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    A Technical Guide to Getting Started with Web Accessibility: Part 2 (WAI -ARIA Landmarks) [Blog]

    by Roland Campbell

    Today, by failing to meet web accessibility standards, you exclude a large portion of the population from using your digital services: a population that currently controls $8 trillion in spending power. A large number of businesses, both to avoid legal repercussions and to meet the social responsibility of an inclusive web, have started to make moves toward ensuring their websites are accessible.

    Assuming that you have read part 1 of our Technical Guide to web accessibility, you already know how to get this process started using proper image links and alternative text (WCAG 1.1.1).  We will now move on to a slightly more advanced topic: using ARIA landmarks to identify regions of a page (WCAG 1.3.1).

    Learn how using the following guide:

    What are ARIA landmarks, and why use them?

    ARIA (Accessible Rich Internet Applications) landmarks offer a way to divide your web page into logical sections. By providing landmarks, you enable users of assistive technology (AT) to more easily navigate to the sections of the page they want to interact with. 

    Currently, there are eight landmarks, as defined by the W3C. See the full list below, or learn more here.

    1. banner: A region that contains the prime heading or internal title of a page.
    2. complementary: Any section of the document that supports the main content, yet is separate and meaningful on its own.
    3. Content info: A region that contains information about the parent document such as copyrights and links to privacy statements.
    4. form: A region of the document that represents a collection of form-associated elements, some of which can represent editable values that can be submitted to a server for processing.
    5. main: Main content in a document. In almost all cases a page will have only one role="main".
    6. navigation: A collection of links suitable for use when navigating the document or related documents.
    7. search: The search tool of a Web document
    8. application: A region declared as a web application, as opposed to a web document.

    (note: The role of application should be used with caution because it gives a signal to screen reading software to turn off normal web navigation controls. Simple widgets should generally not be given the application role, nor should an entire web page be given the application role, unless it is not to be used at all like a web page, and not without much user testing with assistive technology.)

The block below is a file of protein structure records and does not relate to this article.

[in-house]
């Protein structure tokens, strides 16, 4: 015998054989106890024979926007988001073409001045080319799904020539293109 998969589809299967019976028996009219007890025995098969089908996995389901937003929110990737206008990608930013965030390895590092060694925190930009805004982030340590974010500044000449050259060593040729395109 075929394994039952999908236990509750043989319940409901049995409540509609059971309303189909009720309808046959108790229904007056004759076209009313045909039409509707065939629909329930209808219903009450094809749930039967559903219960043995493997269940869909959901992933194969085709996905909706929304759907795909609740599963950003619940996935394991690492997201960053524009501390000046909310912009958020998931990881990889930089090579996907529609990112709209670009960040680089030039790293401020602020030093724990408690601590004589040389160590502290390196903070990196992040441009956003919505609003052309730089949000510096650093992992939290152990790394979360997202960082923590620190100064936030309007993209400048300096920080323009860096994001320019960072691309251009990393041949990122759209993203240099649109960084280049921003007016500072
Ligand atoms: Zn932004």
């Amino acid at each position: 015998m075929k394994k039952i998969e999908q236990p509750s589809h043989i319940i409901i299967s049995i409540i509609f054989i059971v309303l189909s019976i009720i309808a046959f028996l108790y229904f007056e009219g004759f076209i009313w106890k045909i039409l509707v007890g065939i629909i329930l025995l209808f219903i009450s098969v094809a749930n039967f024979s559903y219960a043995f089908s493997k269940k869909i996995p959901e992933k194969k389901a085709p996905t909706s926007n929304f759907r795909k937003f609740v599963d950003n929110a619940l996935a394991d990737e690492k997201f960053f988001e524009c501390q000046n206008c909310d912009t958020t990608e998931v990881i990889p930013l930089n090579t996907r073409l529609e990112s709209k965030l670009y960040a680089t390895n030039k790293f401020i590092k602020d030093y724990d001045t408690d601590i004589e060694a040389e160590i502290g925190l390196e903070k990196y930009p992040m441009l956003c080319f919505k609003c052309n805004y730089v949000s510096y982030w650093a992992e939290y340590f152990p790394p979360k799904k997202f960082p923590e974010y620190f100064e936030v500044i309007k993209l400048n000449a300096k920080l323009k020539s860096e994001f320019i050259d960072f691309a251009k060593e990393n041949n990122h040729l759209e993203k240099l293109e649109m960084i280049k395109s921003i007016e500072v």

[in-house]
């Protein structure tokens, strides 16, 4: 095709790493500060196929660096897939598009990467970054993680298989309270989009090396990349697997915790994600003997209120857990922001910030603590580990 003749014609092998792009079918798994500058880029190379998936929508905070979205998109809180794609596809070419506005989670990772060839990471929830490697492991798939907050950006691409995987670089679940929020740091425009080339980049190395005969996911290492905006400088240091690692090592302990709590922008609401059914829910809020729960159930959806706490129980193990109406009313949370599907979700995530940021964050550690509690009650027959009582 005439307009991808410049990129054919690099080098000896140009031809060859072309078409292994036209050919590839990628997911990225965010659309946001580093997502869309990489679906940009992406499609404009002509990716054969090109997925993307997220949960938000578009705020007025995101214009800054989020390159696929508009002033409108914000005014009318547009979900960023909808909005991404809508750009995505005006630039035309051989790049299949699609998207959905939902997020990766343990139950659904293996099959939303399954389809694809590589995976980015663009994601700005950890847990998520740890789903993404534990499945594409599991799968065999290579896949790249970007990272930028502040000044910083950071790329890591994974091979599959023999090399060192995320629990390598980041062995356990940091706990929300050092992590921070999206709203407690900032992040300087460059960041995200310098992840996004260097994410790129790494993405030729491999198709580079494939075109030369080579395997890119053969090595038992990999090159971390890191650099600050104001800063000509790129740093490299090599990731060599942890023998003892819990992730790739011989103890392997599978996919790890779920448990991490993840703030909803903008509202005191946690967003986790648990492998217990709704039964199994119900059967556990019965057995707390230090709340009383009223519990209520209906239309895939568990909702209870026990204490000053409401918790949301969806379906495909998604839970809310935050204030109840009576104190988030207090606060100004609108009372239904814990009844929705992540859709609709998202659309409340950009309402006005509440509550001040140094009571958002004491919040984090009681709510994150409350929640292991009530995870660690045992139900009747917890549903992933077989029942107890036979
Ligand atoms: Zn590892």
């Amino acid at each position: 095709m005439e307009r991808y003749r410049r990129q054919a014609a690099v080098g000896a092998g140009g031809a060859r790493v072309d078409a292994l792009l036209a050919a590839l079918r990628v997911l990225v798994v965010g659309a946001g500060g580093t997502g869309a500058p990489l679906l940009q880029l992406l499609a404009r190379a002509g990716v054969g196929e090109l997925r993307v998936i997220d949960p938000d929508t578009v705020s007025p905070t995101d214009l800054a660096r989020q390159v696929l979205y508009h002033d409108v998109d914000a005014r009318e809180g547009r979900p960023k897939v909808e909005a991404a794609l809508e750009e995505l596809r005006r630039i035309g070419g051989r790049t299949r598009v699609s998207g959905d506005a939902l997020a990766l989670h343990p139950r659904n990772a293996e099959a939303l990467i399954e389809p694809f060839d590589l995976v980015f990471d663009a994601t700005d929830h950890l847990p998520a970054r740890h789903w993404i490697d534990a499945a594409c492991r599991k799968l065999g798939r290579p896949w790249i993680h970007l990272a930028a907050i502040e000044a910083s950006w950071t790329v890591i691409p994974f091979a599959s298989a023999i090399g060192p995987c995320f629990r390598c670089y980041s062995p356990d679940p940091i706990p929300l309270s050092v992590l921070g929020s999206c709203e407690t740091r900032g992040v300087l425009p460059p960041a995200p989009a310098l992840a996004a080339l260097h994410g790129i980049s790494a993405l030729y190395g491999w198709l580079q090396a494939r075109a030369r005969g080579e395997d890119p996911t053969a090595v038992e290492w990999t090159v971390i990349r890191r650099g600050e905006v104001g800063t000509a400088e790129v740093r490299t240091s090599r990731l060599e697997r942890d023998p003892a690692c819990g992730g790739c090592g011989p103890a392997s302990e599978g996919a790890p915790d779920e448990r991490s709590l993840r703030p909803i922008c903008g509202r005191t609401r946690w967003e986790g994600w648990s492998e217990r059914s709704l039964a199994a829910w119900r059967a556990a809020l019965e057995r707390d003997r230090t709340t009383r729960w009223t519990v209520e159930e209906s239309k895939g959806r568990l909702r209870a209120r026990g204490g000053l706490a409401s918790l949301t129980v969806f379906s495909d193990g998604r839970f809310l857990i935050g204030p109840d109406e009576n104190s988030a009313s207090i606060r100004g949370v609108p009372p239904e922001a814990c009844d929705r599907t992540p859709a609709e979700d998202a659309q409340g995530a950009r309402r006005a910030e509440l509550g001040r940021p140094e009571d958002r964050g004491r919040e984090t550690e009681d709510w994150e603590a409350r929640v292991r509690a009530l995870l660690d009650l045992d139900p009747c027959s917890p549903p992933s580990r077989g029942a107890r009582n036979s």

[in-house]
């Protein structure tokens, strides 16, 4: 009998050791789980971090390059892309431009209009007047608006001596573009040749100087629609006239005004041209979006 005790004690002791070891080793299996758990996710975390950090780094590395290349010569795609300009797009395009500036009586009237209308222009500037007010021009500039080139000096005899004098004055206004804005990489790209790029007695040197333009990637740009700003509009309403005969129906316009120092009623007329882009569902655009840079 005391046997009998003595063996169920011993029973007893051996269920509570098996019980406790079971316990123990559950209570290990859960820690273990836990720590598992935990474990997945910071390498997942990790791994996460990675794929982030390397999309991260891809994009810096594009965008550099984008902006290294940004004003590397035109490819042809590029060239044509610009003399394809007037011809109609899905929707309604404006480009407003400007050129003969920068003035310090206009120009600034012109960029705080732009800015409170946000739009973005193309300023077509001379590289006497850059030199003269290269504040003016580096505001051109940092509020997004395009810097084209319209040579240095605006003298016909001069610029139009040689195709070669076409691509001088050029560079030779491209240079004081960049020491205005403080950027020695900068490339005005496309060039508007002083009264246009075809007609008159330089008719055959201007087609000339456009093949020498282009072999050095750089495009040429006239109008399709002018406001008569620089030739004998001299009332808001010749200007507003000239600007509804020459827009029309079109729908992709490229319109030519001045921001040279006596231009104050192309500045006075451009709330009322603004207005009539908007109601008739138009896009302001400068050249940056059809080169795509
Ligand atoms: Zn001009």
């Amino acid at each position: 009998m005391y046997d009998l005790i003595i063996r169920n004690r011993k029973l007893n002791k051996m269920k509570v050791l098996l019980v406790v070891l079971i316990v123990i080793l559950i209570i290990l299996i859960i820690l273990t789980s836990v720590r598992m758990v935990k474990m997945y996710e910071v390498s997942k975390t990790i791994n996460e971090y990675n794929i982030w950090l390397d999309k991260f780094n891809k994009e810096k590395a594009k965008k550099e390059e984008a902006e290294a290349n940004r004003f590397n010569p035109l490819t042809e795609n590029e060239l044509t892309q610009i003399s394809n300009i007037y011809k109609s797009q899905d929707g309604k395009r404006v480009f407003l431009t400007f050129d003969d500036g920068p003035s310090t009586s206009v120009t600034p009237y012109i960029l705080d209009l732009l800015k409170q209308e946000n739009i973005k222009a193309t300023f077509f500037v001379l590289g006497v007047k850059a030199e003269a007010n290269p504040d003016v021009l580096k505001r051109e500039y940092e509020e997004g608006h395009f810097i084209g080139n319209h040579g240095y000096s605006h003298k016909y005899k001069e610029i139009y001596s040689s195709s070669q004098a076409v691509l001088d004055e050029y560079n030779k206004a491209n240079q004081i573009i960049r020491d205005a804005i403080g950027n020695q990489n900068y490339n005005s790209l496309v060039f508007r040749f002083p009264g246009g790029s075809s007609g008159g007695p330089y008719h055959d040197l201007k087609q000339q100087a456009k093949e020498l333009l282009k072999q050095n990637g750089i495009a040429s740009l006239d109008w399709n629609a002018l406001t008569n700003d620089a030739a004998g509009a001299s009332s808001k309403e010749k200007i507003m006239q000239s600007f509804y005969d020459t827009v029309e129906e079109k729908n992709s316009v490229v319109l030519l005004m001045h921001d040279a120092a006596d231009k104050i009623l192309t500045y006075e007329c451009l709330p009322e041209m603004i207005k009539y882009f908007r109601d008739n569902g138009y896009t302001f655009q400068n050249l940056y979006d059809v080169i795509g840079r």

How to use ARIA landmarks in your HTML

    ARIA landmarks are defined as a role parameter to another HTML structure, often a div, but not always. With the advent of HTML5 you can use specific tags, with varying levels of support by different browsers. Currently, you can (and maybe should) use both, although that can cause a repetition of the role to be spoken by the assistive technology in use.

    Let’s look at how you can divide up your site, using these landmarks, in a way that makes sense. The WC3 has an example site, so we will use that as our example.

    You will see that the top part in gray is the banner. The two reddish blocks on the right side are complementary, and the green box on the left side is navigation. The blue box is main with a teal region at the bottom of the main.

    Remember that landmarks can be inside other landmarks, and often are. For example, the typical retail site will have a banner at the top that includes a search landmark and at least one navigation. So how do you do this in code? A banner could be defined like the following:

    Banner definition pre HTML5

    <div role=”banner”>


                                    <li> your menu  other stuff ....




    Banner definition HTML 5



                                    <li> your menu  other stuff ....




    It wouldn’t hurt to add the roles to the HTML5 code just now. In fact, many people consider it best practice. However, you need to come up with your own policy for that, and perhaps do some user testing with disabled users to get their feedback.  You should also be able to remove the repetition soon, as browsers become more compatible. ARIA landmarks, overall, can be more of a challenge to implement but add real value when it comes to making your accessible experience more navigable. The table below matches the HTML5 tag to the ARIA role for clarity:

    HTML 5

    ARIA Role
















    What’s Next?

    Now that you understand when, why, and how to use ARIA landmarks, you can move on to the next phase in your guide to beginning web accessibility. Read part 3 of our Technical Guide to web accessibility here.

    Web Accessibility

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